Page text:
Austin Urban Gardens

Raised Bed Gardening and Eating Well in Austin, Texas

Planting Guide for July June 29, 2010

Filed under: Uncategorized — austinurbangardens @ 10:45 am
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July is the month to start sowing seeds for the Fall Garden.  It isn’t quite time  yet to plant cooler weather crops like lettuce, Kale, cabbage, endive,  mustard, collards and potatoes, so save some room in your garden for planting those things in August.  Keep in mind the days to maturity of these thing for planning purposes.

All month:                   Days to Maturity


Basil, oregano, thyme

Veggies and Fruit:

Chard                             50-55

Sweet corn                  80-100

Cucumbers                  60-65

Eggplant                        75-90

Okra                                 55-60

Black-eyed peas          60-70

Peppers                           65-80

Pumpkin                         90-160 (depending on variety and size)

New Zealand Spinach 65-75

Summer Squash          50-55

Winter Squash              85-90

Tomato Plants*            70-85

Watermelon                  80-90

After July 15:

Lima Beans                    65-75

Snap Beans                    50-75

Canteloupe                     80-90

Carrots                             70-80

Cauliflower                     55-60

Fennel                              90-100

I was at Natural Gardener yesterday, and they said they thought they’d start receiving tomato transplants in late July.  In my experience, the cherry varieties withstand the heat and produce better than the full sized tomatoes, although my Celebrities are hanging tough right now.  I’m currently having the best luck with the Chocolate Cherry Tomatoes, which is the only Cherry variety I planted in Spring.  Last Fall, the Large Red Cherry variety did quite well.

I’m also having lots of luck with the Lemon Cucumbers and love them!  I found Seeds of Change Lemon Cucumber seeds at Natural Gardener yesterday.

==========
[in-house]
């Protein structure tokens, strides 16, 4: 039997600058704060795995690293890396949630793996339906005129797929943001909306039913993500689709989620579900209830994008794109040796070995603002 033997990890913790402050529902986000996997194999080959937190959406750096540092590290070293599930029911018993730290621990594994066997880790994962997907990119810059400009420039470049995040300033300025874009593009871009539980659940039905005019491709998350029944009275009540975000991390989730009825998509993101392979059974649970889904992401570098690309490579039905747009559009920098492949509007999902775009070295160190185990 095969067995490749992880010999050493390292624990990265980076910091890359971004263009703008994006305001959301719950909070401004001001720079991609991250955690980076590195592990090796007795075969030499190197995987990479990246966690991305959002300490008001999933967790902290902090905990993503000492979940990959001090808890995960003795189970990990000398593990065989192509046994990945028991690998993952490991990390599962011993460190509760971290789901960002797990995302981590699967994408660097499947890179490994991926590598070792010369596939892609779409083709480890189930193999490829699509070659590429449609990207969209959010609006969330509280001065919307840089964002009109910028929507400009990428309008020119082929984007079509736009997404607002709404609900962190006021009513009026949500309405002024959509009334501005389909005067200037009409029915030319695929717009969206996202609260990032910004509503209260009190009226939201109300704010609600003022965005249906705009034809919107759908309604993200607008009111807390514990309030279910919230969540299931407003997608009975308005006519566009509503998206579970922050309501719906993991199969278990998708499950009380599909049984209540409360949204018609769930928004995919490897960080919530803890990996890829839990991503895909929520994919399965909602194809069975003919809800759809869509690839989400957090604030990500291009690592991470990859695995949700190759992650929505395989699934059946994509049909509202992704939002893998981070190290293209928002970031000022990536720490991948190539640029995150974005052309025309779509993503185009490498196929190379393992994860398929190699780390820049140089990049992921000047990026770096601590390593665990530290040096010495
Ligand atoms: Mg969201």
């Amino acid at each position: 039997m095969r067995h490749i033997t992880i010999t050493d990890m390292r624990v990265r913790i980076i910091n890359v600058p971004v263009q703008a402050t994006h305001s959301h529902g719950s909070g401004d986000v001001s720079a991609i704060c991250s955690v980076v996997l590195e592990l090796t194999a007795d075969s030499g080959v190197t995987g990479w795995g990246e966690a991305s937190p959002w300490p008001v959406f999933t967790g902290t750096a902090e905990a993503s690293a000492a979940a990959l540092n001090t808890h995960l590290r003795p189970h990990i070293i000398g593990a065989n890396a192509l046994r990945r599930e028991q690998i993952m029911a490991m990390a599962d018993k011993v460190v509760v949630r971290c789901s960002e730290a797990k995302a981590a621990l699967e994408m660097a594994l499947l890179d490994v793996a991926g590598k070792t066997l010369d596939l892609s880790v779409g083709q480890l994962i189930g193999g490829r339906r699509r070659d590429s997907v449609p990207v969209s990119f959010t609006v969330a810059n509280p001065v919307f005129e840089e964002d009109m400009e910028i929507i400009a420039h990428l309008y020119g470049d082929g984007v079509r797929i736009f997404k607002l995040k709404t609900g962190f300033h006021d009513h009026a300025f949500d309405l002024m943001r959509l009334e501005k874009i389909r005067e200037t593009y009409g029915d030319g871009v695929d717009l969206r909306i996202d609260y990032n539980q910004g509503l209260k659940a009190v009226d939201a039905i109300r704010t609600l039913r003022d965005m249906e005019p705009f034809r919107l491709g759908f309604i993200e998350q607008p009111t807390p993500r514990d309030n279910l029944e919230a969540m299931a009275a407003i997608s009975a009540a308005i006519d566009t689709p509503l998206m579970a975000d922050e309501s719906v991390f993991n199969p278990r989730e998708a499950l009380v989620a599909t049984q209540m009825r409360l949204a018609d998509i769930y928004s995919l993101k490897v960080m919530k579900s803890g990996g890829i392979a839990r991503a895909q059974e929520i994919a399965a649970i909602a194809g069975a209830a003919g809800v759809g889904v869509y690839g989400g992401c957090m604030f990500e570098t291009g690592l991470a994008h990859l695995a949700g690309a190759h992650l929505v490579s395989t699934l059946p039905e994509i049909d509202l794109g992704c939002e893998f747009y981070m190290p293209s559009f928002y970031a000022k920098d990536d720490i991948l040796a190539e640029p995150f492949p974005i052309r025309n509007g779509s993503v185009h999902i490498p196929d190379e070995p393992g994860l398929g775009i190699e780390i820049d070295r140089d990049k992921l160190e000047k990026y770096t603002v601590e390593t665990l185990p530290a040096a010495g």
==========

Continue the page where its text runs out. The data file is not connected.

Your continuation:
5 Responses to “Planting Guide for July”

  1. chileylimon Says:

    Hey Carla!
    The rain has inspired me too and I am glad it’s not too late for corn. I too have the bicolor seeds which I will plant this evening, as well as some icebox watermelons. I’ve never grown corn, so if you have any tips I would be grateful. I have wanted to do the “3 sisters” garden, which in Mexico we call milpa, for a long time. I wish I still had time for tomatillos, what do you think?
    Garden hugs,

    • Hey Claudia! I’m not sure if my first corn has been a success or not, as I haven’t checked the ears. They seemed to quit growing a week or so ago. Full sun, it likes nitrogen, and you need to put mineral oil on the silks to deter the corn worms, is the advice I have. I am a tomatillo failure, but why not? I’m going to research that one. Glad to hear from you!

  2. Optimista Says:

    Just curious…what is the theory behind planting certain things after 7/15? Is it so that they’ll mature when it is supposedly cooler?

    I was on a gardening tear a couple of weeks ago and popped a few of the lima bean seeds you gave me into a planter. Since my timing was obviously off, what will happen to them? They sprouted up within a few days.

    Final question: do I pull up the tomato plants that I already have and plant new ones for July?

    • Michelle, its all recommendations from the Travis County Ag. Extension office, and not set in stone. Leave your lima beans in and lets see how they do. I push the envelope of the guidelines all the time. There will be new tomato transplants arriving at the nurseries starting at the end of the month. If your plants are still producing and looking good, just keep them in. If they are browning and the tomato crop seems diminished (tomatoes get smaller and less tasty) replace them. Cherry tomatoes do best in heat, in my experience. Celebrities are good too. I’ve got lots of Chocolate Cherries coming your way with your pesto. Are you home this evening?

      • Optimista Says:

        Aww, crap; I forgot to check the “e-mail me when there’s a response” button when I posted here and JUST saw this. I’ve had 9 members of my extended family in town since the 1st and have been entertaining them pretty much non-stop.

        The limas seem to be doing fine and are maybe a foot tall right now. As for the two tomato plants, one was very promising and had quite a few baby tomatoes on it, then it broke off, although the portion that’s left is still growing. The other flowered like mad, but only set maybe 4-5 actual tomatoes. I planted it late, so I assumed it was because it was too hot for the fruit to set. Both plants are green and huge, but unproven…and I’m not sure whether that’s gardener’s error or plant fail.

        BTW, Chris cut down that bush. At some point after my relatives leave, we’ll have to have you over for a consultation!

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